Nov 16

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“And I know it’s long gone and there was nothing else I could do And I forget about you long enough to forget why I needed to…”

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1,383 words 4 minute read – Let’s do this!

Only 14 full days left in November – the clock is ticking.  I guess it is obvious that the market is as good as it is going to get for the remainder of 2023, and the market is soft – softer than a two-hand touch football game and a bag of marshmallows on a sweet potato pie..  Here are some market recap highlights from late October and into mid November:

·       Retail sales at gas stations up 0.9% and the Consumer Price Index (CPI) component for gasoline up 2.3%

·       Freight Market Overview: September and October freight demand was strong compared to the previous eight months of 2023 but still down from a year over year perspective.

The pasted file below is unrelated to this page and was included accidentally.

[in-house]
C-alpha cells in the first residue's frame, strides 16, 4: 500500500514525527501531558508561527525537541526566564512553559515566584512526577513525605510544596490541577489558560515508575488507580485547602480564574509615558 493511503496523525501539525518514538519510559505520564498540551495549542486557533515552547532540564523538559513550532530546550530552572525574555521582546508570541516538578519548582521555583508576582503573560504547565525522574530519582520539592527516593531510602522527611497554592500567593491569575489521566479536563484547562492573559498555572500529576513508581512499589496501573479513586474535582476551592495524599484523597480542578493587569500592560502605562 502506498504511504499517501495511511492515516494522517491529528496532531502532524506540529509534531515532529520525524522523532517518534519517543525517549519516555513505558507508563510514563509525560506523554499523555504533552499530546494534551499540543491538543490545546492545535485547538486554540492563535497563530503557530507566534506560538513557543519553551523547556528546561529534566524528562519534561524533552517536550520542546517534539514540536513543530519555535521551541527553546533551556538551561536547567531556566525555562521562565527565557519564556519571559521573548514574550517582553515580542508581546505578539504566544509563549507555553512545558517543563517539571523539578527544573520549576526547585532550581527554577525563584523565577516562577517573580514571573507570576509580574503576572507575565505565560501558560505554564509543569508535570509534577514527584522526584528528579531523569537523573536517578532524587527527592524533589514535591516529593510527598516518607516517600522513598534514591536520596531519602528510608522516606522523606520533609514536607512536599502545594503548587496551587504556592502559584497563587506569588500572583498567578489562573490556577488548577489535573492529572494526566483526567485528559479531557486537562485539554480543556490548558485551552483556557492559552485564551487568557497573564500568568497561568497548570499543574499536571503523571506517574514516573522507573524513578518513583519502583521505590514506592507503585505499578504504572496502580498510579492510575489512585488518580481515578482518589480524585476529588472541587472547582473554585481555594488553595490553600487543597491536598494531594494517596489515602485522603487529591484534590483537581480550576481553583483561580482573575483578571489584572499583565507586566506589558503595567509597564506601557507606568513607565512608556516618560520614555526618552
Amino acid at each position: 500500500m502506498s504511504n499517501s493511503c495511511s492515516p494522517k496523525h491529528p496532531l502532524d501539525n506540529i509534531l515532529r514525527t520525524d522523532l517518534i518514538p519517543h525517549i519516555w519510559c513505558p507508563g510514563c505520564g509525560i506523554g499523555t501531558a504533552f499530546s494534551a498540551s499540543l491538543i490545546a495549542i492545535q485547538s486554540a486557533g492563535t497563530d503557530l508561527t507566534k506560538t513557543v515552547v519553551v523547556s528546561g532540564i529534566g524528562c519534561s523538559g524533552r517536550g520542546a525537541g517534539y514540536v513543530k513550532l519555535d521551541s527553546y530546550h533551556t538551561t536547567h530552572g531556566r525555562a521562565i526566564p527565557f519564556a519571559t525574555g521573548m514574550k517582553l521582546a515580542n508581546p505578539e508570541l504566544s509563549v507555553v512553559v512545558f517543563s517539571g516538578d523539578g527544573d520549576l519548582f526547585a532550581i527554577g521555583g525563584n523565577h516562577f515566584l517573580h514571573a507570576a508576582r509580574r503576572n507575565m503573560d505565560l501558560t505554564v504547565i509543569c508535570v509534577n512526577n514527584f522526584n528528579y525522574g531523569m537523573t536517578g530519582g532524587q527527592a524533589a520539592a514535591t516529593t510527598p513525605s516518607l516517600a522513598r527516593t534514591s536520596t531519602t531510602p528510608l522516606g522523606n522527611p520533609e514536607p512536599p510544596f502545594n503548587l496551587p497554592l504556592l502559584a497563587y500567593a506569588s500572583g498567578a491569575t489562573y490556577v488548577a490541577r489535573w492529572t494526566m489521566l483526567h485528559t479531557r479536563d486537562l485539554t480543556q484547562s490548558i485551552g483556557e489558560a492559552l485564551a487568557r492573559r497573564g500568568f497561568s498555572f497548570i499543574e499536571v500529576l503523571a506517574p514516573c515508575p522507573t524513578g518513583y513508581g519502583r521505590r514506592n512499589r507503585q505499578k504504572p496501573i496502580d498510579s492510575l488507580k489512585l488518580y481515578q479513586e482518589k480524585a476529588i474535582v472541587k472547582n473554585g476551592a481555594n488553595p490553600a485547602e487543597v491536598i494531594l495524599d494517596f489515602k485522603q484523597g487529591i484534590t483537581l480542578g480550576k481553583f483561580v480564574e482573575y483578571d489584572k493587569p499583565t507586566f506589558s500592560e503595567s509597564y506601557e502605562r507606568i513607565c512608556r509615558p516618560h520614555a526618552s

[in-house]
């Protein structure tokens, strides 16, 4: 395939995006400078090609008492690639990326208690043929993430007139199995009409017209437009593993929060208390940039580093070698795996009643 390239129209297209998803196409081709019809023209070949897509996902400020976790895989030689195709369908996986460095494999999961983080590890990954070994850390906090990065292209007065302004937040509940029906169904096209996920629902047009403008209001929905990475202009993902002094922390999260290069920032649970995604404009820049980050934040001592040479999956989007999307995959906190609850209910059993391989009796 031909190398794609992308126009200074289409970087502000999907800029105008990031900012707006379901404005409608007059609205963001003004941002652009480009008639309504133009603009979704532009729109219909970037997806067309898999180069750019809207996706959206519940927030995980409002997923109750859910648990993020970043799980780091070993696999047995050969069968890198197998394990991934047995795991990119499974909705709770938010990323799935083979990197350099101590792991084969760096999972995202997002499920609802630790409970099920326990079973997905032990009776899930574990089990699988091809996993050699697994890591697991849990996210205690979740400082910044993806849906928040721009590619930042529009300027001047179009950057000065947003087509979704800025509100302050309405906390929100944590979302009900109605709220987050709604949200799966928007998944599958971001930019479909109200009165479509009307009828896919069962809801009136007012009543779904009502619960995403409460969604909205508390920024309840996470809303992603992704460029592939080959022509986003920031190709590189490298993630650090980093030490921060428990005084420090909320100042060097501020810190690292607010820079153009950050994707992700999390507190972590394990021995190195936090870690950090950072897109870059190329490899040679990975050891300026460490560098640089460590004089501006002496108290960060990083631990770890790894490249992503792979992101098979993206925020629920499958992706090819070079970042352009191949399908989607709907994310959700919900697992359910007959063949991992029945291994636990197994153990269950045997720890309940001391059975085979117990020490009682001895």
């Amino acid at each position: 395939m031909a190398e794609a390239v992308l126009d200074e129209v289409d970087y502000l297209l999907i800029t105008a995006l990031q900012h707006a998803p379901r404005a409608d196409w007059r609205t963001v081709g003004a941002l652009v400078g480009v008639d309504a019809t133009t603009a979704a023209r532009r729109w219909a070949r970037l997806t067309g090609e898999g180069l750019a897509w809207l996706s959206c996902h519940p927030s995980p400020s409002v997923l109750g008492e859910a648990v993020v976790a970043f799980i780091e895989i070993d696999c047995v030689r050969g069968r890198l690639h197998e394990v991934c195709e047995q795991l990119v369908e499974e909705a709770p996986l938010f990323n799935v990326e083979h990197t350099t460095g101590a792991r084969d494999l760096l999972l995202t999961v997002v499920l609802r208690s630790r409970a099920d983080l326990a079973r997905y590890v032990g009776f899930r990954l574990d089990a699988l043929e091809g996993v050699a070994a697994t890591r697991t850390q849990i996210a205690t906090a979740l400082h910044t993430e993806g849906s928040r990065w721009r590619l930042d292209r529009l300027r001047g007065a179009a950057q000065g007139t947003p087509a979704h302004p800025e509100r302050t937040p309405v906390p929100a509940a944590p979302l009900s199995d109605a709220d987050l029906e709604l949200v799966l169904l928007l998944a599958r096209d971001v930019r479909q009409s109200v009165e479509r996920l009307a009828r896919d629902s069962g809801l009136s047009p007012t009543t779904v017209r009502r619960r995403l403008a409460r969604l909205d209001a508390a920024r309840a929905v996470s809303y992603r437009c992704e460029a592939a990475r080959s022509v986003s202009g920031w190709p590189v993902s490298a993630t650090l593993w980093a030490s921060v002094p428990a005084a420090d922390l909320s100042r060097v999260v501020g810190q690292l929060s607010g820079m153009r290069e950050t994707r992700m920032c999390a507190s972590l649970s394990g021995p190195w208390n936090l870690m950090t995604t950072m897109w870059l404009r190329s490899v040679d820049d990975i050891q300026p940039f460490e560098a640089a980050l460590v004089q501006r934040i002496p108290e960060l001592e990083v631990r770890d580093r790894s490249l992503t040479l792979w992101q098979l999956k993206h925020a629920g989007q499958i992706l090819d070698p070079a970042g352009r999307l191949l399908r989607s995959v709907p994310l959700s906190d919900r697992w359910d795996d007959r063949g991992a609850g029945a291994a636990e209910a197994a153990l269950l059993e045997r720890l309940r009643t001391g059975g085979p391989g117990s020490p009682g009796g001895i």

·       The maritime market had a higher demand for September and October but still subdued compared to the previous several years. 

·       Zim Integrated Shipping Services Q3 2023 was hit with a net loss of $2.2 billion compared with net profits of $1.1 million in Q3 2022 – they took a $2 billion impairment loss in preparation for a loss-making 2024 expecting excess capacity and weak demand keeping rates at low levels.  

·       Rail demand appears to be taking share from trucking as demand for loaded containers jumped in early October on the heels of a relatively strong September excluding the holiday. 

·       Capacity remains in significant excess to demand, which appears will remain true for several more months.

·       Elevated interest rates and depleted savings will limit big ticket purchases and retailers will likely look to host more “deal days” and extended discounts to capture sales (early Black Friday sales!) 

·       As indicated below, retail inventory levels are low, while sales are also down